But decades on, he says he was deeply affected by all the deaths he witnessed.
“I hated having to go and give parents bad news,” recalls the surgeon.
“We’d get toddlers in clutching a teddy bear and eventually they’d be escorted off to the mortuary with it. We had to learn to be very thick-skinned.”
Getty – Contributor A patient receives valve replacement surgery
‘We cover the patient up to cut off emotional connection’
He adds that he “absolutely” cared about the thousands of patients he operated on in later years – but, as a professional, had to go into “objective mode”.
“When we go into theatre to operate on a heart we cover the patient up,” he explains.
“We use a saw to expose the heart. I used to cut off altogether any sort of emotional connection with the patient and go into objective mode.”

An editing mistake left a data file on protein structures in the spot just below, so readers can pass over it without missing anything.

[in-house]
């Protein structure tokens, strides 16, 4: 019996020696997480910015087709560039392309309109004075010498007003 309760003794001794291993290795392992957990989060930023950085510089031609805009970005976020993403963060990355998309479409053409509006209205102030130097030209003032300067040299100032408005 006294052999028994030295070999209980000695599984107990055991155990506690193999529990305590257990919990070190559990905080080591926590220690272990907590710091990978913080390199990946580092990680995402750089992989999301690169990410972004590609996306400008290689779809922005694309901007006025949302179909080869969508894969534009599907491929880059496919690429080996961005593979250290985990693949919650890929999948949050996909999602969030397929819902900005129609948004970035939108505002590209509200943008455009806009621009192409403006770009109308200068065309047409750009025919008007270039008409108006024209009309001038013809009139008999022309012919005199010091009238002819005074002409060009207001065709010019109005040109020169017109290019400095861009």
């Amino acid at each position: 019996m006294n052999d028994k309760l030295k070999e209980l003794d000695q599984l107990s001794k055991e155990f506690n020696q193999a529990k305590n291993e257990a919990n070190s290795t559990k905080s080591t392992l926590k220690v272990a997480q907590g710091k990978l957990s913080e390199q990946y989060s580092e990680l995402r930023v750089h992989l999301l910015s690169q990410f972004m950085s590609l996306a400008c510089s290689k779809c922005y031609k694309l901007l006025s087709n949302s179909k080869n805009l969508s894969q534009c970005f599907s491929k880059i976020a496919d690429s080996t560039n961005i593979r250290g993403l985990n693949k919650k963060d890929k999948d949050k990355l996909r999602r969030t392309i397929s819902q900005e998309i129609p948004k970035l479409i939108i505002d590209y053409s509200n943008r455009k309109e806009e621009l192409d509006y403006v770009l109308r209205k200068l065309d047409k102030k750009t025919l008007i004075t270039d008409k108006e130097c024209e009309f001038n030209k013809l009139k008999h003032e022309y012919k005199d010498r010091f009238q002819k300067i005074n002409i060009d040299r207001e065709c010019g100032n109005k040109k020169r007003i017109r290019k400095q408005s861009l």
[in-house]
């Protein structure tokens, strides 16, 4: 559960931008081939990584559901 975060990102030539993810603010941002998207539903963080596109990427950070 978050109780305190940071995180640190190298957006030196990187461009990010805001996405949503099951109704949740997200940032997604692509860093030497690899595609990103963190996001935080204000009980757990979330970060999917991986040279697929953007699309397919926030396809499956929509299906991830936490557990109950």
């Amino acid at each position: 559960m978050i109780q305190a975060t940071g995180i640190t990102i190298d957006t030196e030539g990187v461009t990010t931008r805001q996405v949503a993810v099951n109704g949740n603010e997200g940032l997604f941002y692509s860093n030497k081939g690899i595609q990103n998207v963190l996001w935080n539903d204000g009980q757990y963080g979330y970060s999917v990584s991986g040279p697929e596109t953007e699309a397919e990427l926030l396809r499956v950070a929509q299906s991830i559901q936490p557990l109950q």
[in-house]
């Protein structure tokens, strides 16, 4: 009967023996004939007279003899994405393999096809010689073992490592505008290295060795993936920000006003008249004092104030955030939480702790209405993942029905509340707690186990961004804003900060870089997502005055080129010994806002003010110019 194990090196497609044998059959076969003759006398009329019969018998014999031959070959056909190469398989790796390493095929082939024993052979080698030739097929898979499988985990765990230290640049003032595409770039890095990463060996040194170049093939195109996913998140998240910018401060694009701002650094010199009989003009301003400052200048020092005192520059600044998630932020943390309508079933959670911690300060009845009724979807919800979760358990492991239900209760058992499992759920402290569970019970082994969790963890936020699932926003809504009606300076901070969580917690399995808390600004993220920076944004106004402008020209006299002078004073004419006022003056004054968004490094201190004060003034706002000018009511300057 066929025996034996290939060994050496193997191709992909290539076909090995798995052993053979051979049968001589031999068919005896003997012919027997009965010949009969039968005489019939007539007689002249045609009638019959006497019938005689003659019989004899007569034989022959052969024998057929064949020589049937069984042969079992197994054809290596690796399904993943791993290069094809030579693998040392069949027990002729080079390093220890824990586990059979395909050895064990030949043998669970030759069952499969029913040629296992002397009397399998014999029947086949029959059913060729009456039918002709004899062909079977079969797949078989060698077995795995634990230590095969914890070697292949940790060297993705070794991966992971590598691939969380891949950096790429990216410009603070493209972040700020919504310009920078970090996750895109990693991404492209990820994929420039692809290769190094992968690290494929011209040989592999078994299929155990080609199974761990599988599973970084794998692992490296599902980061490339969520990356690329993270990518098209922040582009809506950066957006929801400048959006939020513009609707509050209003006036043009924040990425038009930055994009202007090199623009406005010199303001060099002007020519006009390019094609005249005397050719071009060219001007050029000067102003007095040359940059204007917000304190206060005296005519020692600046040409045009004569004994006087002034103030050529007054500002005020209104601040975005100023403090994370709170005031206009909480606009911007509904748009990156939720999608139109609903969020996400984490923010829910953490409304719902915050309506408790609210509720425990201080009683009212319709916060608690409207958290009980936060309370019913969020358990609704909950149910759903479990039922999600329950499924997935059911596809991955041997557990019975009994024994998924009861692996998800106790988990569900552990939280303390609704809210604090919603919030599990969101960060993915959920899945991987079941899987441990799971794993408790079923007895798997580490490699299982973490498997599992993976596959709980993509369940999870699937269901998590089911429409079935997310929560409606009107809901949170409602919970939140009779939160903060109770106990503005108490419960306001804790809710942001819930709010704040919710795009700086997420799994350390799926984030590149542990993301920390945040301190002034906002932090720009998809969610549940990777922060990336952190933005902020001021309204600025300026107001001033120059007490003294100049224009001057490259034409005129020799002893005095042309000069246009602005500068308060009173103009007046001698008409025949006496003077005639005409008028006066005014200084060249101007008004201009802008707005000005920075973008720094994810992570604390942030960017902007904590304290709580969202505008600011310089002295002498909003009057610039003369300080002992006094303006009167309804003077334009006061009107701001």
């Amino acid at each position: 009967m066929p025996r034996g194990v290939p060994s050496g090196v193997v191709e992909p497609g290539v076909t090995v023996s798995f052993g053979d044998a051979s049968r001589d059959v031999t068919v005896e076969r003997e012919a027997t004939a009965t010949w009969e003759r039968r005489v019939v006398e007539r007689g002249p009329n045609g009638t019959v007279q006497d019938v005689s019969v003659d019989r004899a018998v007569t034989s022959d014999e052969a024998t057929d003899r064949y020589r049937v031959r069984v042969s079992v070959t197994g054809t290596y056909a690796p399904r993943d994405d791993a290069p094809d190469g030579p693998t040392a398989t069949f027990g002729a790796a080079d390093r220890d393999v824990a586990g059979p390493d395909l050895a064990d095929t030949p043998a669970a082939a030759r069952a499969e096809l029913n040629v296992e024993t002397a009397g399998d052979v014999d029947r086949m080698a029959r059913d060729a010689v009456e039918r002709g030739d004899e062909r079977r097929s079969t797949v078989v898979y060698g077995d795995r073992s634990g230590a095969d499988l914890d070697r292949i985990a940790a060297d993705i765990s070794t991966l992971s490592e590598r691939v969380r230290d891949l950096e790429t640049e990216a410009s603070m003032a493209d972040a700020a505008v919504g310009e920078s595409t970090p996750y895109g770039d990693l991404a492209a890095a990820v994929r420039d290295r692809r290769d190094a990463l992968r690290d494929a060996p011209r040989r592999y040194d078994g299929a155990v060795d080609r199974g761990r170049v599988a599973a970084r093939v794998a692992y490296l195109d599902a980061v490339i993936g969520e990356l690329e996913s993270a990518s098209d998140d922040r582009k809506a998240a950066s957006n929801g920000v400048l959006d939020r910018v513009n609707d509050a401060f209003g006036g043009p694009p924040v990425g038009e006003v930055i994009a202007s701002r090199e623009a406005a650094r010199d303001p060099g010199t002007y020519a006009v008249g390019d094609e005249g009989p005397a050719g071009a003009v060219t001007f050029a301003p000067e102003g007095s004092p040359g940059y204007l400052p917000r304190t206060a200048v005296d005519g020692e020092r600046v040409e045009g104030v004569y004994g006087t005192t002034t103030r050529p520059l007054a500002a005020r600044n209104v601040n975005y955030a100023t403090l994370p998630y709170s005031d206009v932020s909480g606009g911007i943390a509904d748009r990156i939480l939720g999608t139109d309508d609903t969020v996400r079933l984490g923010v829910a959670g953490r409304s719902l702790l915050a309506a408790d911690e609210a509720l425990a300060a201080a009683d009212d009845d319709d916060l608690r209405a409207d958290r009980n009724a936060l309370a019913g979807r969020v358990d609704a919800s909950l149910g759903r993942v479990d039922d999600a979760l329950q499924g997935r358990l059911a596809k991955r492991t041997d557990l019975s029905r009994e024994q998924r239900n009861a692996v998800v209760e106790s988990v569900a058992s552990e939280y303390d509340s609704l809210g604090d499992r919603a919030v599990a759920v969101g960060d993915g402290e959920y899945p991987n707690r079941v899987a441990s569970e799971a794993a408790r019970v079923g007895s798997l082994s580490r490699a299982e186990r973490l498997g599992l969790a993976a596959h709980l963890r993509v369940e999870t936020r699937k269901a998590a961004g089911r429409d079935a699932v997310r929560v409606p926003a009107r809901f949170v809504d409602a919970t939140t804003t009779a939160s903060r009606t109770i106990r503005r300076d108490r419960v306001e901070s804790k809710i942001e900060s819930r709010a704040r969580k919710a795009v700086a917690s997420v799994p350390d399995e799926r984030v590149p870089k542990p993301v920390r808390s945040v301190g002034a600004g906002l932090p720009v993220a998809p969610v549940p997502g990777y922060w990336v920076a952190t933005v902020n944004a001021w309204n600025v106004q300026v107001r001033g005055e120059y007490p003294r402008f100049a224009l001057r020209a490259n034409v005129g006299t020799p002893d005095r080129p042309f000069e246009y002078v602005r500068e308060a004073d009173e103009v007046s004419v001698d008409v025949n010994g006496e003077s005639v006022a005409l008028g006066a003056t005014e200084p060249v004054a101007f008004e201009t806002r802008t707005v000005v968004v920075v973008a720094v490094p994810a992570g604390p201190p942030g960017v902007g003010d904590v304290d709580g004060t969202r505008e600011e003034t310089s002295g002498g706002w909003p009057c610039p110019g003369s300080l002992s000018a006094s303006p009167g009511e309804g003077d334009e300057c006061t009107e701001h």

Westaby compares repairing a sick heart to opening a car bonnet and fixing the engine – except with the first, you’re working against the clock and life is at risk.
During surgery, he would temporarily stop patients’ hearts to operate on them, with a heart-lung machine completely taking over the function of their heart and lungs.
Supplied Westaby and his grandad, who died from severe heart failure
“When you stop a heart you take away its blood supply,” he tells us.
“The longer you’re operating on a patient the less likely they are to pull through.
“You have to operate and get it done.”
Of course, things don’t always go as hoped – with Westaby sometimes faced with sudden and relentless blood spurts, cardiac arrests, and plummeting blood pressure.
And when someone did die, he had to walk away and focus on the next sick patient.
Supplied Westaby’s new book, The Knife’s Edge
Supplied The talented surgeon is seen with his mum – “the most empathetic person I’ve ever met”